Alabama traffic statistics paint a grim picture: on average, there are more than 420 car crashes a day in Alabama. That equates to more than 47,650 people who are injured a year, and nearly 1,000 people who died in car crashes in 2016. Those who drive in Alabama are twice as likely to die in car crashes compared to average Americans.
Car crashes in Alabama are largely caused by preventable causes. Driving issues like tailgating, failing to yield the right of way, improper lane change and speeding are all preventable causes of car crashes. When someone’s negligence causes a car crash that results in serious personal injury or death, the offending party may be liable for damages.
To avoid becoming a car crash offender, it’s important to be aware of and follow all Alabama driving laws. These laws are in place to keep you and other drivers on the road safe. Following them can help you avoid an accident and protect you in case you’re a party involved with a car crash.
First Thing’s First: Carry Legal Driving Documentation
Only get on the road if you are licensed to drive in the United States. Proper Alabama driving documentation identifies you to police who come to the scene of a car crash. If you drive without it, you could face fines and bigger problems if you’re involved in a crash.
If you’re going to drive in Alabama, make sure you have:
- Valid driver’s license from your home state or home country
- Driver’s insurance
- International Driving Permit if you’re from outside of the United States
It doesn’t matter if you’re coming from out of state or out of the country when you drive in Alabama. All drivers in Alabama must adhere to Alabama driving laws, detailed below.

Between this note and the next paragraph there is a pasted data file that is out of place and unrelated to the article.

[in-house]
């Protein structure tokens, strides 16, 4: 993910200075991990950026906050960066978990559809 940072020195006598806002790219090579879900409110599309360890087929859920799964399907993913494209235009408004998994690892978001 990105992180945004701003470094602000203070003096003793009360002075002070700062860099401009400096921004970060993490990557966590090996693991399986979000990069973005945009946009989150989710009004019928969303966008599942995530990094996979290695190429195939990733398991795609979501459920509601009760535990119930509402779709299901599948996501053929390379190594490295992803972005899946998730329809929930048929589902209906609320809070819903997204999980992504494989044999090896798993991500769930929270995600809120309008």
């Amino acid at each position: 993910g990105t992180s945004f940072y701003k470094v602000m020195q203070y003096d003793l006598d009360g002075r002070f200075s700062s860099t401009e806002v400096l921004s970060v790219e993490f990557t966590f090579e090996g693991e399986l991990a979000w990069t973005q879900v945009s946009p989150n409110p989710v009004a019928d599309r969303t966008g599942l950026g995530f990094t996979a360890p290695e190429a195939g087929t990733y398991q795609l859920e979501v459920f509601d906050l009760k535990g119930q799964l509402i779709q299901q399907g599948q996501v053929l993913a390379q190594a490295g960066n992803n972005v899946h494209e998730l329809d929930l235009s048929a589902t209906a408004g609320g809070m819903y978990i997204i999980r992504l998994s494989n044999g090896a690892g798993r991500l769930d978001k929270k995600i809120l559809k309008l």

Obey the Speed Limit
Obey all speed limit postings. On interstate highways in Alabama, the maximum speed limit is 70 miles per hour, unless otherwise marked.
Drive in the Right Lane
Using the left lane on interstate highways in Alabama is illegal unless you are using it for passing. Otherwise, long-term driving must be done in a lane other than the left lane.
Your car must have two highbeam headlights that can illuminate objects at least 350 feet away. You must turn on headlights from 30 minutes after sunset to 30 minutes before sunrise. If you’re driving in the rain, Alabama law requires the use of lowbeam headlights.
Contact Police After an Accident
Never leave the scene of an Alabama car crash. Contact law enforcement. If someone involved in an accident needs first aid, a capable driver involved should also call for emergency services.
Driving while intoxicated is illegal, and drivers driving under the influence of alcohol with a blood alcohol content of 0.08 percent or above may be charged with driving under the influence. Bringing alcohol into Alabama when it was purchased outside of Alabama is also illegal. Don’t carry it in your car if you purchased it from another state.
Don’t Smoke or Transport Tobacco If You’re Under the Age of 19